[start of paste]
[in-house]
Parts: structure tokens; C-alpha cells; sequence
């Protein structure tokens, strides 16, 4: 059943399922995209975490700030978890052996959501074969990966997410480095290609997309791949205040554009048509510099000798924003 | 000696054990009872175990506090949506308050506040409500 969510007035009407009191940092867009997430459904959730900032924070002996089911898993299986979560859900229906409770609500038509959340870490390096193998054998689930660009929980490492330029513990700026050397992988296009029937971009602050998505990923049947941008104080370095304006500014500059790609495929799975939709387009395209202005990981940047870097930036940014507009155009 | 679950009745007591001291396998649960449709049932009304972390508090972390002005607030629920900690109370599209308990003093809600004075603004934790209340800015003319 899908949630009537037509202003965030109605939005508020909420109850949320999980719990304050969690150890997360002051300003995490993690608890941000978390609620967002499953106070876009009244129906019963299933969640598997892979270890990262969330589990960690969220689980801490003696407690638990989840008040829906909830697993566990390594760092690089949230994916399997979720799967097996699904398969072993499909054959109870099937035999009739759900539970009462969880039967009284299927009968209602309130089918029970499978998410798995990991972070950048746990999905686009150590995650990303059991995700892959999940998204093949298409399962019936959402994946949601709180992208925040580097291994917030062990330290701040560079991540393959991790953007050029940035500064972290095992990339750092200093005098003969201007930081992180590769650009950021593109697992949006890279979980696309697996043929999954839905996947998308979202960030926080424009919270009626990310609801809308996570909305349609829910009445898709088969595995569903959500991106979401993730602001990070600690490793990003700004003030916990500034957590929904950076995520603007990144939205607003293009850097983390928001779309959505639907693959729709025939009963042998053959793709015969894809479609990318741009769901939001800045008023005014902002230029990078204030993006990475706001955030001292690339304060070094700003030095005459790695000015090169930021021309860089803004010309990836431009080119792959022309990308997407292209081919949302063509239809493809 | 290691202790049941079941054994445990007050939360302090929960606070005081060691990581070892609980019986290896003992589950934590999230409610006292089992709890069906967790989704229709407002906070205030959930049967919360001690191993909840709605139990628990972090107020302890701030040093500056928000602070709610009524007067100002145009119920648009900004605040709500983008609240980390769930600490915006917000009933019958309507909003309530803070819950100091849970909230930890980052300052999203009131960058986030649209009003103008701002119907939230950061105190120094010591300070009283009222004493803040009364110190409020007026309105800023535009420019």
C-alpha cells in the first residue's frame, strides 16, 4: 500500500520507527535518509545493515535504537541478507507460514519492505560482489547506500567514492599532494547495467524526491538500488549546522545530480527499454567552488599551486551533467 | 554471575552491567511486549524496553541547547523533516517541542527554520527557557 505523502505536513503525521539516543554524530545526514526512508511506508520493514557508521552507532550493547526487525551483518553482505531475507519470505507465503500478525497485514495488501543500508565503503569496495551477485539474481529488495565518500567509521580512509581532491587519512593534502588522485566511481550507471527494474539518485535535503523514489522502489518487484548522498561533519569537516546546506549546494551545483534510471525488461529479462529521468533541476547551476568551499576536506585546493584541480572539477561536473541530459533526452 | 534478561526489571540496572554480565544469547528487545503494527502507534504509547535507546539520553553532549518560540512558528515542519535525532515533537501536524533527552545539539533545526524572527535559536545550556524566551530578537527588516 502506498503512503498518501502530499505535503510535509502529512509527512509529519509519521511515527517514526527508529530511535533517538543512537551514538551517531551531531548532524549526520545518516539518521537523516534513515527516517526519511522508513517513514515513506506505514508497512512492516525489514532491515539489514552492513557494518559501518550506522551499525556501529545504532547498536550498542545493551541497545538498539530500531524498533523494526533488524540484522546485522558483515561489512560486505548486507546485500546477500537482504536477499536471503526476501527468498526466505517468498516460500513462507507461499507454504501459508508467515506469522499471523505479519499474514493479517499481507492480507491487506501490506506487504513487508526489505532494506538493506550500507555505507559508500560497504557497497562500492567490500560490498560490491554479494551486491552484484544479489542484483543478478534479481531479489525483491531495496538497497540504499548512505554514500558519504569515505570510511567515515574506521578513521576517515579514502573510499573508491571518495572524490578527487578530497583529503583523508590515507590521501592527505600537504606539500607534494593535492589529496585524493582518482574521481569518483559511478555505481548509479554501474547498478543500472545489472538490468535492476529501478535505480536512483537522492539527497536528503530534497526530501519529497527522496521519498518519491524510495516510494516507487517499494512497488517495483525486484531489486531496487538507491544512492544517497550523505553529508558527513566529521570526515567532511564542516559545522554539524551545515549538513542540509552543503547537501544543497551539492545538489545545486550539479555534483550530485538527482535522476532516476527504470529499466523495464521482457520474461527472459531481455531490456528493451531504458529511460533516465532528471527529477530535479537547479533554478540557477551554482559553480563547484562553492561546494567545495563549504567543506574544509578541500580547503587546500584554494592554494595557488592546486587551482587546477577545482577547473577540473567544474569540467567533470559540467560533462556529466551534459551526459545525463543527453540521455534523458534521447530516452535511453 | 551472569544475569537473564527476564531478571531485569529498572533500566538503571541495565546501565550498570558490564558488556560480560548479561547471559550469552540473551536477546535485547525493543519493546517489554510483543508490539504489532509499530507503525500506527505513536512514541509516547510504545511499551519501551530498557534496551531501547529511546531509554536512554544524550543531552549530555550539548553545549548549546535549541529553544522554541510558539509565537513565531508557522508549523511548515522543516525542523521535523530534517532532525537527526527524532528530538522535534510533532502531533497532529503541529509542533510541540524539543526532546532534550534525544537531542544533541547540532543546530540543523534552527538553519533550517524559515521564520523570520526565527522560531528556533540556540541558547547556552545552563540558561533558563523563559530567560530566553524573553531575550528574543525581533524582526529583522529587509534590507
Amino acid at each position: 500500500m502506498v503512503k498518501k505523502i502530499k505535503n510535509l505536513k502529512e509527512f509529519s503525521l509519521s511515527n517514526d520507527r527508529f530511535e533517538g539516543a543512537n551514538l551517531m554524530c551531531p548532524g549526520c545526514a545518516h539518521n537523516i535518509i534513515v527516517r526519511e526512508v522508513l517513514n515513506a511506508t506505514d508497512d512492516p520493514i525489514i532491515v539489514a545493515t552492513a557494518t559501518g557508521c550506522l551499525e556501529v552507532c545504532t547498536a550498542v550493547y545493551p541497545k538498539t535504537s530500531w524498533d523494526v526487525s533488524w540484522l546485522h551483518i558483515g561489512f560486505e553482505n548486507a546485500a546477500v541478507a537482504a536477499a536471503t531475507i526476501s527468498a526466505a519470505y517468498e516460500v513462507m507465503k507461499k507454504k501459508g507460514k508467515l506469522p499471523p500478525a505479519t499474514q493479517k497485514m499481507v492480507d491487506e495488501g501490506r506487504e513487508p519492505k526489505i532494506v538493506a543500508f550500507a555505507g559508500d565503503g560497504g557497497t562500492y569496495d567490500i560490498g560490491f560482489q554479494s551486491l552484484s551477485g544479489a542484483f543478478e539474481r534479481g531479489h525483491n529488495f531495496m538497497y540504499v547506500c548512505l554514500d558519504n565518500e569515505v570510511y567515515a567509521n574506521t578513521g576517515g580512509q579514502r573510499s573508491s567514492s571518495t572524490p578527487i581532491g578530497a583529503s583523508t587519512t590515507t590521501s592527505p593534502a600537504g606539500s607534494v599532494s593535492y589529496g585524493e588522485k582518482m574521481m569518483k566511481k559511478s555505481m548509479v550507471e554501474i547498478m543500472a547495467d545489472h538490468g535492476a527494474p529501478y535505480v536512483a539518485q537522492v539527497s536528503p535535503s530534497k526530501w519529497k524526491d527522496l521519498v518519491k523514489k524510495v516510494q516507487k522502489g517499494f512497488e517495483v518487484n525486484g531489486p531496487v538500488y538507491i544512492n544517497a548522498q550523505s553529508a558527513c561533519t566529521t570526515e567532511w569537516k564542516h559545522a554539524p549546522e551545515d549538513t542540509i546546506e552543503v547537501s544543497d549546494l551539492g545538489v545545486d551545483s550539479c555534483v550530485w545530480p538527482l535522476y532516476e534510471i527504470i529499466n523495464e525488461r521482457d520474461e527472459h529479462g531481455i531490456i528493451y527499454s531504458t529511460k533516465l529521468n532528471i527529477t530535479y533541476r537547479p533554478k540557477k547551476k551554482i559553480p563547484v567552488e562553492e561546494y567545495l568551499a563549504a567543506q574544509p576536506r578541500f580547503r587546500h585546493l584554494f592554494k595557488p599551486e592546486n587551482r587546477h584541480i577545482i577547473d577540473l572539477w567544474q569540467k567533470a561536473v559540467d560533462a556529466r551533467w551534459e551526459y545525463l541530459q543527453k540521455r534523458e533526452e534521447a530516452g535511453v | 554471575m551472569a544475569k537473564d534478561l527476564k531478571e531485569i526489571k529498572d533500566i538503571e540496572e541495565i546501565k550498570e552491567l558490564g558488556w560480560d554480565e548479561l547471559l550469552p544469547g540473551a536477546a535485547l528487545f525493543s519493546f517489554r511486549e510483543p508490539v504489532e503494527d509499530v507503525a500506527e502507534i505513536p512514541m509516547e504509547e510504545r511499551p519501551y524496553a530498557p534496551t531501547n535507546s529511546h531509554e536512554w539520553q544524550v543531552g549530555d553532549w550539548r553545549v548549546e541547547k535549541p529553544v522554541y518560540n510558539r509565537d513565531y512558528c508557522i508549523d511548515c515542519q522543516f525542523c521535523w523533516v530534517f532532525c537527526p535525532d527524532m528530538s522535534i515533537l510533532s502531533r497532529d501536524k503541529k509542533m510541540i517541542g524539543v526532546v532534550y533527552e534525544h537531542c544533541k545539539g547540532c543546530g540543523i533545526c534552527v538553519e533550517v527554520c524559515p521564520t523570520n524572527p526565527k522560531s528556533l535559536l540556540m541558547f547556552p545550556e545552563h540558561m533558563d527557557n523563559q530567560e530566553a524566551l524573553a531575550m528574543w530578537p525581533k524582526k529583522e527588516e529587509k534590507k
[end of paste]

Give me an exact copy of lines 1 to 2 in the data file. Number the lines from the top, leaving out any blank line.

[in-house]
Parts: structure tokens; C-alpha cells; sequence